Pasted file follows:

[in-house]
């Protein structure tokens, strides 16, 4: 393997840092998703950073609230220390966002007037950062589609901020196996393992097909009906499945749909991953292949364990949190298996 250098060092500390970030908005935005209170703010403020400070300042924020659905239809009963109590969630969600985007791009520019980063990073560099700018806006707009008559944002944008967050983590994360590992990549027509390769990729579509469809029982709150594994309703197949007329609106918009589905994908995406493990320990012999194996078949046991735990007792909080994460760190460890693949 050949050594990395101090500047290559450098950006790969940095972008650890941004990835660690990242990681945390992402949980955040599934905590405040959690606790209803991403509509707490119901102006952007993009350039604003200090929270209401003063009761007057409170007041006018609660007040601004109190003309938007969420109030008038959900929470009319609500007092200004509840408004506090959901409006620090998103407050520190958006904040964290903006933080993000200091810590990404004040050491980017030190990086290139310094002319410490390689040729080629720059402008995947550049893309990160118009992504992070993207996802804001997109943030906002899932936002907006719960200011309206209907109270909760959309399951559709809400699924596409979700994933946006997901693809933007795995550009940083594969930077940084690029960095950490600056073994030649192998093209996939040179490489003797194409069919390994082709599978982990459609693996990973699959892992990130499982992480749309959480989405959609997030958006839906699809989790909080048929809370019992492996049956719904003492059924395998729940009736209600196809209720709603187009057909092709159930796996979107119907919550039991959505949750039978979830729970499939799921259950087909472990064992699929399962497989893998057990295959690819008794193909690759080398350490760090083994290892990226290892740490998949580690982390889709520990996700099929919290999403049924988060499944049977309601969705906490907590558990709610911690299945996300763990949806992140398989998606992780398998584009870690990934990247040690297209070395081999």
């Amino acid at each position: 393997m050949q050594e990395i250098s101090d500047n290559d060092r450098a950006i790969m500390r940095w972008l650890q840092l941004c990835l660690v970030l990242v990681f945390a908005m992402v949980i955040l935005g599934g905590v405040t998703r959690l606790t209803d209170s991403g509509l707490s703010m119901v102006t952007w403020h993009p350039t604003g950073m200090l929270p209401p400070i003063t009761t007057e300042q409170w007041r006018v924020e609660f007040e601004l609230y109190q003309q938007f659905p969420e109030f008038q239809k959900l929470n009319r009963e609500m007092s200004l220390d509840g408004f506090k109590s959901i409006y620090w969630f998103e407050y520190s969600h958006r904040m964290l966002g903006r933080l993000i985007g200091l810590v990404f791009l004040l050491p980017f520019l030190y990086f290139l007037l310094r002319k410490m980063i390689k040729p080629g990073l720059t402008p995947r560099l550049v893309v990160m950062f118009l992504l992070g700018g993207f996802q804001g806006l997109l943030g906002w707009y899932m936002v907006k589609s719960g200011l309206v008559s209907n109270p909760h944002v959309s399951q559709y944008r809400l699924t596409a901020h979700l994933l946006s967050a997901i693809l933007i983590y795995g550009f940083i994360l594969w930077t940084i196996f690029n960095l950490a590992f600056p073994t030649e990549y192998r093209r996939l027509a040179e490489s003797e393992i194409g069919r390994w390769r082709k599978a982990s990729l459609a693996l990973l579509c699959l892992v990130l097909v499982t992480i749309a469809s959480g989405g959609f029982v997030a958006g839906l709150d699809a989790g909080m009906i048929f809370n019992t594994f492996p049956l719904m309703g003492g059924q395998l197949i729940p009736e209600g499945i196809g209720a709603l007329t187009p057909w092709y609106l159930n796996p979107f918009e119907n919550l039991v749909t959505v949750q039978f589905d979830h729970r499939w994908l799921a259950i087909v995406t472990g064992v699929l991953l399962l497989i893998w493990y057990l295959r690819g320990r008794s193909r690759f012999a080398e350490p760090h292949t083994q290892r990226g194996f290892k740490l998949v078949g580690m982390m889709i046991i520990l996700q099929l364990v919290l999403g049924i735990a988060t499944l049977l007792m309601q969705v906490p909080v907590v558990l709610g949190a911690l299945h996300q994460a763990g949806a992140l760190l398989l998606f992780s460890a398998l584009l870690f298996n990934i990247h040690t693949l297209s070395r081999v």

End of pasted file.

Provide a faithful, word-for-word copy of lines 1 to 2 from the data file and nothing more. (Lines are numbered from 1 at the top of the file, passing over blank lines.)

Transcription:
[in-house]
């Protein structure tokens, strides 16, 4: 393997840092998703950073609230220390966002007037950062589609901020196996393992097909009906499945749909991953292949364990949190298996 250098060092500390970030908005935005209170703010403020400070300042924020659905239809009963109590969630969600985007791009520019980063990073560099700018806006707009008559944002944008967050983590994360590992990549027509390769990729579509469809029982709150594994309703197949007329609106918009589905994908995406493990320990012999194996078949046991735990007792909080994460760190460890693949 050949050594990395101090500047290559450098950006790969940095972008650890941004990835660690990242990681945390992402949980955040599934905590405040959690606790209803991403509509707490119901102006952007993009350039604003200090929270209401003063009761007057409170007041006018609660007040601004109190003309938007969420109030008038959900929470009319609500007092200004509840408004506090959901409006620090998103407050520190958006904040964290903006933080993000200091810590990404004040050491980017030190990086290139310094002319410490390689040729080629720059402008995947550049893309990160118009992504992070993207996802804001997109943030906002899932936002907006719960200011309206209907109270909760959309399951559709809400699924596409979700994933946006997901693809933007795995550009940083594969930077940084690029960095950490600056073994030649192998093209996939040179490489003797194409069919390994082709599978982990459609693996990973699959892992990130499982992480749309959480989405959609997030958006839906699809989790909080048929809370019992492996049956719904003492059924395998729940009736209600196809209720709603187009057909092709159930796996979107119907919550039991959505949750039978979830729970499939799921259950087909472990064992699929399962497989893998057990295959690819008794193909690759080398350490760090083994290892990226290892740490998949580690982390889709520990996700099929919290999403049924988060499944049977309601969705906490907590558990709610911690299945996300763990949806992140398989998606992780398998584009870690990934990247040690297209070395081999």